Mortgage fraud, faux-democracy and escrache in Spain.
Those unfortunate enough to lose their homes are also burdened with a debt for life.
Anatomy of an ‘escrache
Spanish banks repossessed 30,000
family homes in 2012 and those who take part
in doorstep protests may face fines of up to 6,000 euros in Madrid.
Between 2002 and 2008 an average of 754,000 new homes were built in Spain every year. It is currently estimated that up to 6 million homes remain vacant.
posted by adamvasco
on Apr 14, 2013 -
"Liberals have not always been very good at communicating why liberalism works. There’s many reasons for this, but part of it is that it can be hard to defend the obvious from an absurd and deceptive attack. For half a century you had to be a crank to oppose what Roosevelt accomplished; liberals got out of the habit of arguing for their beliefs.
I hope this page will help. Liberals don’t need to apologize for their vision of how American society should work. Liberalism saved American capitalism and democracy, defeated Naziism, created a prosperous middle class, and benefited every sector of society, from the back streets to Wall Street. " Mefi's own Zompist (previously
) on Why Liberalism Works.
posted by The Whelk
on Sep 30, 2012 -
"If I had felt any unease that I was potentially exploiting a horrible situation for personal gain, it was short-lived. The next four months were the most stressful, difficult, and dangerous of my life until that point, and probably—hopefully—ever. ... On December 31, 2004, I achieved a couple of significant milestones: I made my final student loan payment, and I had a positive net worth for the first time in my adult life. Mortars, rockets, and car bombs aside, that was pretty satisfying
posted by Brandon Blatcher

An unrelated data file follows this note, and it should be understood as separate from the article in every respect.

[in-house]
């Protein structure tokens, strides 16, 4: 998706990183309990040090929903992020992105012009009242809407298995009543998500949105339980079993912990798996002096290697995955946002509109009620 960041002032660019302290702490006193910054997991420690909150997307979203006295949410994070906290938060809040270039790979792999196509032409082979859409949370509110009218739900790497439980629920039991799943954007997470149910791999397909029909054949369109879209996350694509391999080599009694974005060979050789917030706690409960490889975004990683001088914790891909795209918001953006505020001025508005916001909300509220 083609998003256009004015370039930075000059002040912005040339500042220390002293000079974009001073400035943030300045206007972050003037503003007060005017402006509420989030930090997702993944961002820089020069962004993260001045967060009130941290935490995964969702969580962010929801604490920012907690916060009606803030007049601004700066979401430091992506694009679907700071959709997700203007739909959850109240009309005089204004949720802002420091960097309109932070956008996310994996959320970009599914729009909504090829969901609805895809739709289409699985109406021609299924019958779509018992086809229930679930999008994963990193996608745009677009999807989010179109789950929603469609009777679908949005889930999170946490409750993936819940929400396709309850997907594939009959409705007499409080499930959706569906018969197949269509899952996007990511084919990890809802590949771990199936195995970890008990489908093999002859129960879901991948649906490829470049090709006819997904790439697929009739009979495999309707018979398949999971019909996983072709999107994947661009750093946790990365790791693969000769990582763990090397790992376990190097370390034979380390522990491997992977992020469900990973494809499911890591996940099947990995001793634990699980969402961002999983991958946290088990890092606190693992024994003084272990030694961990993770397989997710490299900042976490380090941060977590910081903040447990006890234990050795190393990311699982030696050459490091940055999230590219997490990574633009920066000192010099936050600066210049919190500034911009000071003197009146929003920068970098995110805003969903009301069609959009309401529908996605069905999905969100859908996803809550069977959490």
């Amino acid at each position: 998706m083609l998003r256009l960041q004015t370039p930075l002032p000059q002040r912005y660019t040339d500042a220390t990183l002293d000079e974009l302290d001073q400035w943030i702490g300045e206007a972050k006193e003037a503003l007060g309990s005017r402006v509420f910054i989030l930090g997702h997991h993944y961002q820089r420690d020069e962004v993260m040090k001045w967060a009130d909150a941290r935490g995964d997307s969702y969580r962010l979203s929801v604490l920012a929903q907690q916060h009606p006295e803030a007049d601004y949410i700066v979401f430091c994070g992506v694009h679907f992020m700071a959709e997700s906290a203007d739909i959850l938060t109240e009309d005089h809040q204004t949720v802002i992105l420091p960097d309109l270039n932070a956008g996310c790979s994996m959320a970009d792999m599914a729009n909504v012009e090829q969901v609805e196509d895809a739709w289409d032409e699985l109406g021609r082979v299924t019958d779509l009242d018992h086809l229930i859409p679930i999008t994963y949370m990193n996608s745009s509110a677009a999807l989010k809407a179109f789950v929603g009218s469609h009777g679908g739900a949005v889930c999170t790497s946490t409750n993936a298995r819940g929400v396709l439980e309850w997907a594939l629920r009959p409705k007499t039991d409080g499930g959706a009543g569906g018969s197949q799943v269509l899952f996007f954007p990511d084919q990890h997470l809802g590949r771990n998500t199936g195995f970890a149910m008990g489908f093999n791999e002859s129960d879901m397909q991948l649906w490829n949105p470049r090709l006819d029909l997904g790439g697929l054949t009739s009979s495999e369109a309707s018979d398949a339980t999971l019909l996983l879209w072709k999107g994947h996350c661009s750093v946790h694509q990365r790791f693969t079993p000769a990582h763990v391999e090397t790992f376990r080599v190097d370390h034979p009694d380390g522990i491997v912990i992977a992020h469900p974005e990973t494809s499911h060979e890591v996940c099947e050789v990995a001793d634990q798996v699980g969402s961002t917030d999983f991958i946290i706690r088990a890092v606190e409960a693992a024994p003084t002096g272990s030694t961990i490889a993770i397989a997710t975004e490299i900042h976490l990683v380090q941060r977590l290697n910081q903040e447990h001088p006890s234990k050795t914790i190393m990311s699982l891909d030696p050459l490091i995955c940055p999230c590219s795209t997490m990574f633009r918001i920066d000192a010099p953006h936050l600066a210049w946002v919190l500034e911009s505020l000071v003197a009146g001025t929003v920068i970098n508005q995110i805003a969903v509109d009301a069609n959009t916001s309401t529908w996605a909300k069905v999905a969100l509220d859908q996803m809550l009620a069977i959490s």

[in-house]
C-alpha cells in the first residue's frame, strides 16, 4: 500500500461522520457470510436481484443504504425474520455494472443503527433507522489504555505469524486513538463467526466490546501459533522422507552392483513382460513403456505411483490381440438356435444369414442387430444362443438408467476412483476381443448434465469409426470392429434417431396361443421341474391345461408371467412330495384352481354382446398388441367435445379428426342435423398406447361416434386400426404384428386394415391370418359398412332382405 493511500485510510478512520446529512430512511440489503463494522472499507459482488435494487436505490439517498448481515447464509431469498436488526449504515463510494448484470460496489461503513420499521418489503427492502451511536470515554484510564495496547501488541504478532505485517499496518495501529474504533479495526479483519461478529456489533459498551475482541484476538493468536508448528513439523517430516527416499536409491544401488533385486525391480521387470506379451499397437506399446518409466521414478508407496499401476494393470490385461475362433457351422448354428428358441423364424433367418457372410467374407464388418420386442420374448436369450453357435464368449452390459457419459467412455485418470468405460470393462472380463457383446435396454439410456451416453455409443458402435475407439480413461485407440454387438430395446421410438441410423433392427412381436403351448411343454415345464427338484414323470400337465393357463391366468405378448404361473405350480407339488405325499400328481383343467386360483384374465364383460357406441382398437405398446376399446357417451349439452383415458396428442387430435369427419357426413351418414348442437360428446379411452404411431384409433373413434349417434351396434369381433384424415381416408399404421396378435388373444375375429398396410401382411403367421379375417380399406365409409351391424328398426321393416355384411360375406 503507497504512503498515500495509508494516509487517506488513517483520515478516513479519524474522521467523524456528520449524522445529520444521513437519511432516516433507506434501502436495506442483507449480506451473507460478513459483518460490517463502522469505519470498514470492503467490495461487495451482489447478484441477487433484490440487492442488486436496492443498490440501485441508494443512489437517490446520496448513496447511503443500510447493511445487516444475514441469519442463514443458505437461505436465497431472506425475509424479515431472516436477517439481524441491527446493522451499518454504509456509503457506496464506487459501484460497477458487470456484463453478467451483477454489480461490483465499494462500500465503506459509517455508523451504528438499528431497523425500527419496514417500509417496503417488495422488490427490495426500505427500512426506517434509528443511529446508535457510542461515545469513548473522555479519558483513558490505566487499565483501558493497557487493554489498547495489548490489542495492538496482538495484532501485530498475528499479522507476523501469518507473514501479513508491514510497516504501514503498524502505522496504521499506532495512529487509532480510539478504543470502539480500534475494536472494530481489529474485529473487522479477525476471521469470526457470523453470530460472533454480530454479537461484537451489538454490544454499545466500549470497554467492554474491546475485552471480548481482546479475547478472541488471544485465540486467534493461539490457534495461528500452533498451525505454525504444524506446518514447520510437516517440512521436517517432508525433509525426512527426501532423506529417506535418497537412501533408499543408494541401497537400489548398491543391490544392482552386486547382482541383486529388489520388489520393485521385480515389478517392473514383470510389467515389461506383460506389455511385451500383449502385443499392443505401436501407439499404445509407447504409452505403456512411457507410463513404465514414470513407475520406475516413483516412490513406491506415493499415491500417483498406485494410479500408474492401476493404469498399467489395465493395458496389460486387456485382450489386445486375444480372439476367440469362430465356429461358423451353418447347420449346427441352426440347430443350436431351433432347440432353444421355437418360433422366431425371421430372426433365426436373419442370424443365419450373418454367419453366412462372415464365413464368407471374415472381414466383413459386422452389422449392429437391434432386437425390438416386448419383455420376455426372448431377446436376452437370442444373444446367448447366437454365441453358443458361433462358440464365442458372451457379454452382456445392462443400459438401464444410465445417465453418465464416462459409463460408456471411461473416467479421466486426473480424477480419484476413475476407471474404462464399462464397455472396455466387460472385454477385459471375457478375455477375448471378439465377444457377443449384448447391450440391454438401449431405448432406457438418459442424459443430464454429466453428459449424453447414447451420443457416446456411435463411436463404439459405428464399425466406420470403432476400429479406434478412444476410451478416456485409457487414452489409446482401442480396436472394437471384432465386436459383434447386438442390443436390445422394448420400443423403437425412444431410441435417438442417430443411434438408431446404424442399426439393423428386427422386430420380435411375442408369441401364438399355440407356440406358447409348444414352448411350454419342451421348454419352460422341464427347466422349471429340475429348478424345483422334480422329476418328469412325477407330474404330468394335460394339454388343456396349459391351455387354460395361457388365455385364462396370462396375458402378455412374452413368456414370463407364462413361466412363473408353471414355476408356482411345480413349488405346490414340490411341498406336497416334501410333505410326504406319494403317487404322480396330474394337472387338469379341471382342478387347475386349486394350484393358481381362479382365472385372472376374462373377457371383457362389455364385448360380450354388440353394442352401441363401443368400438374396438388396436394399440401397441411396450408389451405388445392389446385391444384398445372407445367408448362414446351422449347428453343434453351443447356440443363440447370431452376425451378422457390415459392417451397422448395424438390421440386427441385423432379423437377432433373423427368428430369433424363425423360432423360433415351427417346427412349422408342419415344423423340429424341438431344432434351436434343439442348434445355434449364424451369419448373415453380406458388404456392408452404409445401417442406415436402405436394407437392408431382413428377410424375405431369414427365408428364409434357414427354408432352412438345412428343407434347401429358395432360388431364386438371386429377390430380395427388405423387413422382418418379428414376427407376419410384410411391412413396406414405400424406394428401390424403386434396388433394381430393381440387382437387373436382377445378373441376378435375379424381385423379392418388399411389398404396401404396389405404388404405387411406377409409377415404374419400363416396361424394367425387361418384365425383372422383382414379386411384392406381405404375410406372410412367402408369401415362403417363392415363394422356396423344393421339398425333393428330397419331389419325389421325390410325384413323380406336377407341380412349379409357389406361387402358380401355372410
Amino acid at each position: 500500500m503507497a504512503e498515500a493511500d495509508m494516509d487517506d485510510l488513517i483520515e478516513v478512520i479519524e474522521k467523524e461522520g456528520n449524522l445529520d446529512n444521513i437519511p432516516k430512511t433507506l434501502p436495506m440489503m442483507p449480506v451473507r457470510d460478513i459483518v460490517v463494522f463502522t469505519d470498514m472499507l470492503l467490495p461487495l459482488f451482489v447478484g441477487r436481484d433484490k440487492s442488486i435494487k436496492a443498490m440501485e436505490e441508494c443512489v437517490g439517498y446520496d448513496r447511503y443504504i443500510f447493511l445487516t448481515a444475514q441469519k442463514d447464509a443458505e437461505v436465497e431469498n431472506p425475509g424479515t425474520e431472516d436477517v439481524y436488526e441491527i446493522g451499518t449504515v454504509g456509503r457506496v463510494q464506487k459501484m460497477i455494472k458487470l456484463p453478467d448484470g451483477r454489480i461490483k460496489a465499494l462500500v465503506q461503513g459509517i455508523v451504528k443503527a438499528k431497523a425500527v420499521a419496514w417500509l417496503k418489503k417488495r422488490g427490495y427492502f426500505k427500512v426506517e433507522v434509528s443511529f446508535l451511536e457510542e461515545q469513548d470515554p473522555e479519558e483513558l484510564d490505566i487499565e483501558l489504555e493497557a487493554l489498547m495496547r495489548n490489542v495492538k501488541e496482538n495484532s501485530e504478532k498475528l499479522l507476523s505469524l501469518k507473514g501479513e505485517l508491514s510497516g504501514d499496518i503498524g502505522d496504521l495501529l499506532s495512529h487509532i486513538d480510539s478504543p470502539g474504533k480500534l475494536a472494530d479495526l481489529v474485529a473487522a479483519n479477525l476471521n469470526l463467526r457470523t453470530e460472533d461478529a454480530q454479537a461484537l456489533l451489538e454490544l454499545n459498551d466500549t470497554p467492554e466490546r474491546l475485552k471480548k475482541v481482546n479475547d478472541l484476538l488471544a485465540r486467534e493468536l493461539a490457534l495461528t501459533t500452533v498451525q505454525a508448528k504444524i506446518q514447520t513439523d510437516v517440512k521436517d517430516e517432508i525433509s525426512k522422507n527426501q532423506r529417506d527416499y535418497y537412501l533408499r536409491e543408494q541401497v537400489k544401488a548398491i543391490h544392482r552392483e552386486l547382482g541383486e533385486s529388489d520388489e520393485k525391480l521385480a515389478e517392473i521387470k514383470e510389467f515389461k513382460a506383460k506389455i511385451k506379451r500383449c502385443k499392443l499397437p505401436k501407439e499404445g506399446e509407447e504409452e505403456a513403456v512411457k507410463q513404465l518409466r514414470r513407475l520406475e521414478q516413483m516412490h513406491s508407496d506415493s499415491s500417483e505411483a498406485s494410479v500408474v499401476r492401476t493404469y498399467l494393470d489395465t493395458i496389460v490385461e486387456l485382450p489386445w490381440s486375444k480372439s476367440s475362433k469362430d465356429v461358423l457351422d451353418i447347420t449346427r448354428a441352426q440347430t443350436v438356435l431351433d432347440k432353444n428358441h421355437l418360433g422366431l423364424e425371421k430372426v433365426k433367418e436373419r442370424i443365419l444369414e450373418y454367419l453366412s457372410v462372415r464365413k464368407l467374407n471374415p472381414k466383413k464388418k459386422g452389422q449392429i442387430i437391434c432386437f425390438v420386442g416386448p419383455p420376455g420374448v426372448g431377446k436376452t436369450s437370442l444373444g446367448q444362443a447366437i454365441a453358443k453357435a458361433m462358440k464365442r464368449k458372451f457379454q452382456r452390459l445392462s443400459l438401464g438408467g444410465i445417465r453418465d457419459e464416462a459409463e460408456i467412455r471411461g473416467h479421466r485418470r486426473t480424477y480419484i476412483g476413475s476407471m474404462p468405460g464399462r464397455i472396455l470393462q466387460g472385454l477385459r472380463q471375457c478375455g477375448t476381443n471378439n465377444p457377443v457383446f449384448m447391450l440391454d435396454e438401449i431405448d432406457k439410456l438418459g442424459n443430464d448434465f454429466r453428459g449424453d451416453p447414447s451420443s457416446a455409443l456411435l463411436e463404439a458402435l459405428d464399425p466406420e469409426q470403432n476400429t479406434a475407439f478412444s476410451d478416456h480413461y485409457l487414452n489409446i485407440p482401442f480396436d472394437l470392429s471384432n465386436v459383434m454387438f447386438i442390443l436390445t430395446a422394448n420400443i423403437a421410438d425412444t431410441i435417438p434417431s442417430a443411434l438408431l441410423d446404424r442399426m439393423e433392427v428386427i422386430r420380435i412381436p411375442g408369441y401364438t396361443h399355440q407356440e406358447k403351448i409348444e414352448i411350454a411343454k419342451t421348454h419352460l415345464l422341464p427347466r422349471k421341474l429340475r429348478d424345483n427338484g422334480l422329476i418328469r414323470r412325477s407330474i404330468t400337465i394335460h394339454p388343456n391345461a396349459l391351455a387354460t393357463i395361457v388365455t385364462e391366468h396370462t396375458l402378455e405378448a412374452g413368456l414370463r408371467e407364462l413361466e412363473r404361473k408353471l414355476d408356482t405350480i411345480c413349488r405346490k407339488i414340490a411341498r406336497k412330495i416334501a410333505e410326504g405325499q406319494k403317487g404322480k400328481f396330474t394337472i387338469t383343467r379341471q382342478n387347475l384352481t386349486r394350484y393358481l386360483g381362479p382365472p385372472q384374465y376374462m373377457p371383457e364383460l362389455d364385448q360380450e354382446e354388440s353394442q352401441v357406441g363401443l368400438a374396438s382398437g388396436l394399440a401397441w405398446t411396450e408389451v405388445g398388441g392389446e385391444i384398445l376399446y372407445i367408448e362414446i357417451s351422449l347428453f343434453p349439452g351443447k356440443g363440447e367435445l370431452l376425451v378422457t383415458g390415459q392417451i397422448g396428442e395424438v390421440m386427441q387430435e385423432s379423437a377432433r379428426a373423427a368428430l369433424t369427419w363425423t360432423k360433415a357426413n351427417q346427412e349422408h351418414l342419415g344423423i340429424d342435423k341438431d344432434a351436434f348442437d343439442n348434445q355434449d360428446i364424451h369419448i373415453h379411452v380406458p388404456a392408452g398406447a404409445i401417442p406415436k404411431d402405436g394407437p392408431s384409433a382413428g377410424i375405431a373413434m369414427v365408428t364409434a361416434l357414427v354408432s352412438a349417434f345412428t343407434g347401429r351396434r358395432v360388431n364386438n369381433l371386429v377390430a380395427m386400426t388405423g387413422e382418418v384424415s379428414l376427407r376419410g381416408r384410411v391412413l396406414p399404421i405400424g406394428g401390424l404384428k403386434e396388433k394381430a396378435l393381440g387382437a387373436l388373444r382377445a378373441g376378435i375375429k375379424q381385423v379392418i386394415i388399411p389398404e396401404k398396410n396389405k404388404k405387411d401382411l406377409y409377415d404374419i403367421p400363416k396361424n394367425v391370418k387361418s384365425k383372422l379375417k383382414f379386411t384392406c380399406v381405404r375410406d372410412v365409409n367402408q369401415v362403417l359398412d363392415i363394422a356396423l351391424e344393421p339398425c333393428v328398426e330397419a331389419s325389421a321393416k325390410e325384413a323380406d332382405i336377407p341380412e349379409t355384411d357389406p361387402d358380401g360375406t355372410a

on Sep 15, 2012 -
The National Bureau of Economic Research has published a new paper analyzing 138 years of economic history in 14 advanced economies, which proves that high levels of private debt cause severe recessions.
Money As Debt
posted by infini
on Sep 10, 2012 -
in today's New York Times promotes replacing public loans for university students with private equity contracts, wherein funding firms would receive a percentage of graduates' earnings. [more inside]
posted by junco
on Jun 14, 2012 -
"A Harvard MBA Pays Down $101K Of Debt."
Two years after he graduated from Harvard with an MBA, Joe Mihalic, now manager of strategic alliances and business development at Dell, vowed to do “everything in my power–short of lying, cheating, and stealing–to pay down" his student loan debt, (then totaling 90K,) "in the next ten months.” After applying for a weekend delivery job, he also decided to chronicle the steps he was taking on a blog: "No More Harvard Debt
." First page of posts is here
. Penultimate post explains his process: "Mission Accomplished." [more inside]
posted by zarq
on May 16, 2012 -
Adam Curtis on The legacy of the Colonels Coup
- "What is forgotten is that from 1967 to 1974 the Greek people lived under a harsh and violent dictatorship that tortured and murdered thousands of ordinary people. The Colonels also corrupted the society by handing out vast loans to individuals in towns and villages across the country - to buy their loyalty. At the same time the repression and torture bred a powerful resistance that finally burst out in incredible bravery in 1973." [more inside]